Throughout the ages, scientists and spiritual adepts have sought to define Truth from seemingly opposite directions. The mystic’s experience of spiritual energy (such as Reiki) is quite real to the individuals involved, and yet that reality has not been measured or quantified by a mathematical equation or scientific theory. So, the question remains, what is real? Can the Reiki energy be explained? People sometimes ask, could Reiki energy be an illusion? Could benefits come from a placebo effect? What is the scientific basis for such an energy to exist? Is this Universal Life Force Energy a metaphysical construct, a symbol, a myth?
Our perception of the definition of Truth changes with enlightenment, education, and experience. Historically, that perception of truth battles against established mindsets before a new paradigm can break through. For example, when Galileo challenged the world view of a stationary flat earth (Ecclesiastes 1:4–5) and fixed stars, with the sun and moon revolving us (Psalms 104:5), in his 1610 manuscript, Sidereus Nuncius, the Holy Roman Church responded in an uproar. Galileo faced excommunication and damnation for heresy, and was brought before the Papal Inquisition to denounce his findings under threat of torture and probable death. His work was entered into the Papal Index Librorum Prohibitorum (Index of Prohibited Books; in effect until the 1960s) and the persecution of the Holy Roman Church continued for most of his life.
In a few decades scientists went from a conviction that there is no such thing as an energy field around the human body to a certainty that such fields exist and are medically important.
Faraday’s Law of Induction is a basic law of electromagnetism. It states that when currents flow through conductors such as wire or living tissues, magnetic fields must be produced in the surrounding space. It is the basis for a modern science called magnetobiology, which explores the effects of magnetic fields on living systems.
Since living tissues are conductors of electricity, the well established laws of physics require that the currents set up by the heart and other muscles, and the brain and peripheral nerves, will produce fields in the space around the body. These are called biomagnetic fields. Biomagnetic measurements are a lot more informative about what is happening inside the body than are the bioelectric measurements.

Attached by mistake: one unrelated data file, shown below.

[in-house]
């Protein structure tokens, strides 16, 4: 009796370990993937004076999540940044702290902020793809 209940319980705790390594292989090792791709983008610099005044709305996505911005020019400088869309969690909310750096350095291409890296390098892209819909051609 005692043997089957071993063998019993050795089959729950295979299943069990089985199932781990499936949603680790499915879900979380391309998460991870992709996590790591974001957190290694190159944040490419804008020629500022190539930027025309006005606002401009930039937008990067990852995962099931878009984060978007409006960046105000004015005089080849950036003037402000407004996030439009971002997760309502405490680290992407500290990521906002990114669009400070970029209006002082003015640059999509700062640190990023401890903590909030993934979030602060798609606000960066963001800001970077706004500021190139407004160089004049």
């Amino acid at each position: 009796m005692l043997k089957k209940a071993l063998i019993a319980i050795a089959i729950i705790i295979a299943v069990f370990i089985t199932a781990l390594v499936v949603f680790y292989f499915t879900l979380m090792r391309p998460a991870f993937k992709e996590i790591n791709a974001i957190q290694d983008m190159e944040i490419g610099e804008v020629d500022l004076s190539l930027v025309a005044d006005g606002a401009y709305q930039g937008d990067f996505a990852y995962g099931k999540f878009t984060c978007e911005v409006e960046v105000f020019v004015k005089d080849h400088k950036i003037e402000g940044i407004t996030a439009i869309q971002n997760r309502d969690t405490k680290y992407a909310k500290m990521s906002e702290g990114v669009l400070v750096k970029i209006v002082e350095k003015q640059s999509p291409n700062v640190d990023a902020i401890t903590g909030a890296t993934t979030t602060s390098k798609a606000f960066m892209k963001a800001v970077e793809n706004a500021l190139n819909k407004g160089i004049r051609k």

This is an important point for therapists because a magnetic sense, if it exists, will provide much more information on what is going on within the body than will measurements of electrical fields from electrodes on the skin surface. And there is a good scientific basis for the existence of a magnetic sense in the human body.
The discovery that pulsing magnetic fields can stimulate repair of bone and other tissues led to a whole series of careful studies on how the methods work. As a result, we have a detailed understanding of how energy fields can jump start the healing process. What is important about all of this is that Reiki Practitioners can emit ELF signals from their hands.
Dr. John Zimmerman (1990) in the USA and Seto (1992) in Japan further investigated the large pulsating biomagnetic field that is emitted from the hands of energy practitioners whilst they work. They discovered that the pulses are in the same frequencies as brain waves, and sweep up and down from 0.3 – 30 Hz, focusing mostly in 7 – 8 Hz, alpha state. Independent medical research has shown that this range of frequencies will stimulate healing in the body, with specific frequencies being suitable for different tissues. For example, 2 Hz encourages nerve regeneration, 7Hz bone growth, 10Hz ligament mending, and 15 Hz capillary formation. Physiotherapy equipment based on these principles has been designed to aid soft tissue regeneration, and ultra sound technology is commonly used to clear clogged arteries and disintegrate kidney stones. Also, it has been known for many years that placing an electrical coil around a fracture that refuses to mend will stimulate bone growth and repair.